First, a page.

Wearing shoes inside can help ensure:5

  • Injury prevention – If you’re prone to stubbing your toes on furniture or other sharp edges, indoor shoes might help. They can also protect you from stepping on sharp debris.
  • Whole-body support – Your shoes provide the necessary support for your feet, ankles, and legs. They also absorb shocks and promote proper arch support. 
  • Comfort – Many people are simply more comfortable with shoes on. This may be especially true if wearing shoes helps alleviate the symptoms of common foot ailments.

Alternatives to Wearing Shoes Inside

Alternatives to Wearing Shoes Inside

As you can see, there are plenty of reasons why you shouldn’t wear shoes in the house, and a compelling case to be made for why wearing shoes inside can be a good thing. So, what’s the solution?

If you aren’t ready to give up your sneakers inside, but you don’t want to track bacteria, dirt, and toxins from outside, you have a couple of alternatives:

  • Inside-only shoes – If you have a favorite pair of shoes that you love wearing outside and in, consider buying a second pair. That way, you can wear your shoes inside without worrying about all of the associated hazards.
  • Slippers – A good pair of supportive slippers is a classic option when wearing footwear inside. Vionic has slippers for women, men, and children that feature durable outsoles for stability and protection, plus arch support and cushioning for added comfort. These are also great slippers for swollen feet.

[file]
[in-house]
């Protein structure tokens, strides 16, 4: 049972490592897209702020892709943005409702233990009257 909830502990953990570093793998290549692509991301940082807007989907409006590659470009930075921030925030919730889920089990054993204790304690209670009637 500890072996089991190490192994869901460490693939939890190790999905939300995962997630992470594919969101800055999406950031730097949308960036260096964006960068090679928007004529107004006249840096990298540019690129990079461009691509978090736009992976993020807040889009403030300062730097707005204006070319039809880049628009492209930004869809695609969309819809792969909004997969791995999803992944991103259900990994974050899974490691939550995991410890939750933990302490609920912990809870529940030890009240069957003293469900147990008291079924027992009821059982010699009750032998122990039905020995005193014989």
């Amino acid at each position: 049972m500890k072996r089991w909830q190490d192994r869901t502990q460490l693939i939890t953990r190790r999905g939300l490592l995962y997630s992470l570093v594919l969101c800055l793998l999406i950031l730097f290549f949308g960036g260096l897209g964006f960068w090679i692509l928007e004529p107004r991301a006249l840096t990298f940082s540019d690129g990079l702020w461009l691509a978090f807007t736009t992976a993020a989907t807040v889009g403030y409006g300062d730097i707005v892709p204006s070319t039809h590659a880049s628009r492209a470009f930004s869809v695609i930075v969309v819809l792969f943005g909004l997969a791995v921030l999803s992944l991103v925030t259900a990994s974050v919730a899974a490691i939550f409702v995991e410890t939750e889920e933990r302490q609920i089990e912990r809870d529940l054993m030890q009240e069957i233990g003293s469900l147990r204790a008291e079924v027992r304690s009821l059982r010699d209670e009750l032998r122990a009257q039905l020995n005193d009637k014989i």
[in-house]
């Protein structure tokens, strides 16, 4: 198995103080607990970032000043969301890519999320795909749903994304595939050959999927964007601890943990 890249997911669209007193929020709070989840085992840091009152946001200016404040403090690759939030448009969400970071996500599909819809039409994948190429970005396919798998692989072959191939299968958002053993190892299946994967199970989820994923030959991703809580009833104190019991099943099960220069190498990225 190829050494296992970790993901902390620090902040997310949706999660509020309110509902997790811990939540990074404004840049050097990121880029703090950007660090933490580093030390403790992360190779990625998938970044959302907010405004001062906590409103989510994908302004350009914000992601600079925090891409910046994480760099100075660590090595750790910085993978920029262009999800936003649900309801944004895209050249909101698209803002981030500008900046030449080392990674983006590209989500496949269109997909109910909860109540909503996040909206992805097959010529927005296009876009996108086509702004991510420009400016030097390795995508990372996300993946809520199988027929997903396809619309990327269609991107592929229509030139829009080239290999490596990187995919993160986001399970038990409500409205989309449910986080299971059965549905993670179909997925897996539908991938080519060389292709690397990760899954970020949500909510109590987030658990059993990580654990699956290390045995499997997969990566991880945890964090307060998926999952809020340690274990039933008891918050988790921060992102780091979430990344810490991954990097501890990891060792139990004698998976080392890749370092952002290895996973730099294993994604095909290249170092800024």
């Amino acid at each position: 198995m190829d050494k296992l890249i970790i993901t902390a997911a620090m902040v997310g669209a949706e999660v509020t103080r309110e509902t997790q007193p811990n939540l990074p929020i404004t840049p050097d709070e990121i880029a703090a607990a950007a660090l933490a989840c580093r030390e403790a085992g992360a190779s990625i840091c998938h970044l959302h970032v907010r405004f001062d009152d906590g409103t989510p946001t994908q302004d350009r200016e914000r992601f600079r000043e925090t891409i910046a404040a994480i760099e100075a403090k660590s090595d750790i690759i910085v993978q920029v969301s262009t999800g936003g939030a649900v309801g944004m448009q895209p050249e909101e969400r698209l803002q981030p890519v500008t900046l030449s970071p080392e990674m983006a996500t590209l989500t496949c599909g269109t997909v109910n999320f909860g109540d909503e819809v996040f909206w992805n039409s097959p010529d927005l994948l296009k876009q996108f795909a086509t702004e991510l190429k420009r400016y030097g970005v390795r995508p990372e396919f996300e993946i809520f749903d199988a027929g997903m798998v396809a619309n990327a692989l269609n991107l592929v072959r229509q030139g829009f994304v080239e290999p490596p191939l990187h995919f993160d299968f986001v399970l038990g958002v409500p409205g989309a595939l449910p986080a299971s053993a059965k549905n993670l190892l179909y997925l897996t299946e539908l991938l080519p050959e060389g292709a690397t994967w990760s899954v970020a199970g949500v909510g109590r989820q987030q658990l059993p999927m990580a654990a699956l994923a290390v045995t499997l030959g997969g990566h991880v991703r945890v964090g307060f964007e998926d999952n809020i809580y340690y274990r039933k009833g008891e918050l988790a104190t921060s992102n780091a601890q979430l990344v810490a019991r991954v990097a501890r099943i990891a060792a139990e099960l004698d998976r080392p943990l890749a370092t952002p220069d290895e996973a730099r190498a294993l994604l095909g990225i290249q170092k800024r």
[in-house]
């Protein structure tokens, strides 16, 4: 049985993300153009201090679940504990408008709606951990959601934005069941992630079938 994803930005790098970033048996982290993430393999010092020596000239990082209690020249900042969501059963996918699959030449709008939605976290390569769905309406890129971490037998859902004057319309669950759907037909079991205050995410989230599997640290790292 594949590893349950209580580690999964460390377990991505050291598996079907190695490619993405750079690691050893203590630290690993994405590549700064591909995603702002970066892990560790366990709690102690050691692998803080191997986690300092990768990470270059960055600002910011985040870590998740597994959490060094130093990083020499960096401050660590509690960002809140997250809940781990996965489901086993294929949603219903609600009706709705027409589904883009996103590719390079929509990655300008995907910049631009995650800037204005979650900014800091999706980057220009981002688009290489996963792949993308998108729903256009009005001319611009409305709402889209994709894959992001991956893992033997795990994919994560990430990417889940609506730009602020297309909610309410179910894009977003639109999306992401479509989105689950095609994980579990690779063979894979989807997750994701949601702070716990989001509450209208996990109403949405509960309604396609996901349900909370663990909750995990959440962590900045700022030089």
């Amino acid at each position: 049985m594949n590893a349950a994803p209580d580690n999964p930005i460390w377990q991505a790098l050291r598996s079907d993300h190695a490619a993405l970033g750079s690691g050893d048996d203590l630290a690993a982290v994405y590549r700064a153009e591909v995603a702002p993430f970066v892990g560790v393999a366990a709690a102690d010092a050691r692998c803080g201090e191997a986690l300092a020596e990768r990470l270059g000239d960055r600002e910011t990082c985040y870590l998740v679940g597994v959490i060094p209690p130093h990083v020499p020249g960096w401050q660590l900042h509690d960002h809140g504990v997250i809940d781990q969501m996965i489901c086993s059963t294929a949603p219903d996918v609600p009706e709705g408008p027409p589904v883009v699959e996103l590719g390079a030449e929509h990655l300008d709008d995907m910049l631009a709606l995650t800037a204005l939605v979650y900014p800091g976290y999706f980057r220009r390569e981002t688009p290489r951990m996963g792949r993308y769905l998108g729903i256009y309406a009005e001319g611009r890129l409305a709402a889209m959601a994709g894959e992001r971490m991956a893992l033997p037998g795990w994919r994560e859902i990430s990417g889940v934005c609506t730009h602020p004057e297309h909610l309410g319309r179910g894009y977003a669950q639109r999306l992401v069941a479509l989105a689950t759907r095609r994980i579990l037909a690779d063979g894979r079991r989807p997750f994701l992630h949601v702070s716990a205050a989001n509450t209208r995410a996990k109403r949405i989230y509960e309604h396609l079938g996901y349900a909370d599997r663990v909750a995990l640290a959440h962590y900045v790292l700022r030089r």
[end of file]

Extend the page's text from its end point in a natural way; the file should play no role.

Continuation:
• Slides – If the mere thought of a plush pair of slippers makes your feet sweat, you may want to consider a sleek, breathable substitute like slides. With plenty of arch support and biomechanically designed technology that fosters proper alignment, they’re the ideal alternative to bringing your outside shoes in. 

Pamper Your Feet With Vionic

Whether you’re looking for your new favorite pair of house shoes, cozy slippers, or an ultra-supportive pair of shoes you can wear all day long, turn to Vionic.

When it comes to shoes that offer all-day support without skimping on style, there’s no better choice than Vionic. Our shoes for men, women, and children include all the styles you love—from sandals, sneakers, and other casual shoes, to heels, wedges, boots, and booties.

At Vionic, we believe health and wellness start with your feet. Every pair of Vionic shoes combines thoughtful construction, premium materials, and our innovative Vio-Motion technology for shoes that help you build your health from the ground up.

Discover the Vionic difference for yourself today.

 

Sources: 

  1.  “Your Shoes May Be Making You Sick.” Methodist Health System. https://bestcare.org/news/your-shoes-may-be-making-you-sick 
  2. Rhomberg, Lorenz R et al. “A bounding quantitative cancer risk assessment for occupational exposures to asphalt emissions during road paving operations.” Critical reviews in toxicology vol. 48,9 (2018): 713-737. doi:10.1080/10408444.2018.1528208
  3. “Why you may want to reconsider wearing shoes inside.” PT floor covering. https://www.ptfloors.com/post/why-you-may-want-to-reconsider-wearing-shoes-inside#
  4. Franklin, Simon et al. “Barefoot vs common footwear: A systematic review of the kinematic, kinetic and muscle activity differences during walking.” Gait & posture vol. 42,3 (2015): 230-9. doi:10.1016/j.gaitpost.2015.05.019
  5. “Going Barefoot? Take Smart Care of Your Feet.” Samaritan Health Services. 11 August, 2021. https://www.samhealth.org/about-samaritan/news-search/2021/08/11/be-smart-about-going-barefoot 
  6. Max R. Lambert & David K. Skelly (2016) Diverse sources for endocrine disruption in the wild, Endocrine Disruptors, 4:1, DOI: 10.1080/23273747.2016.1148803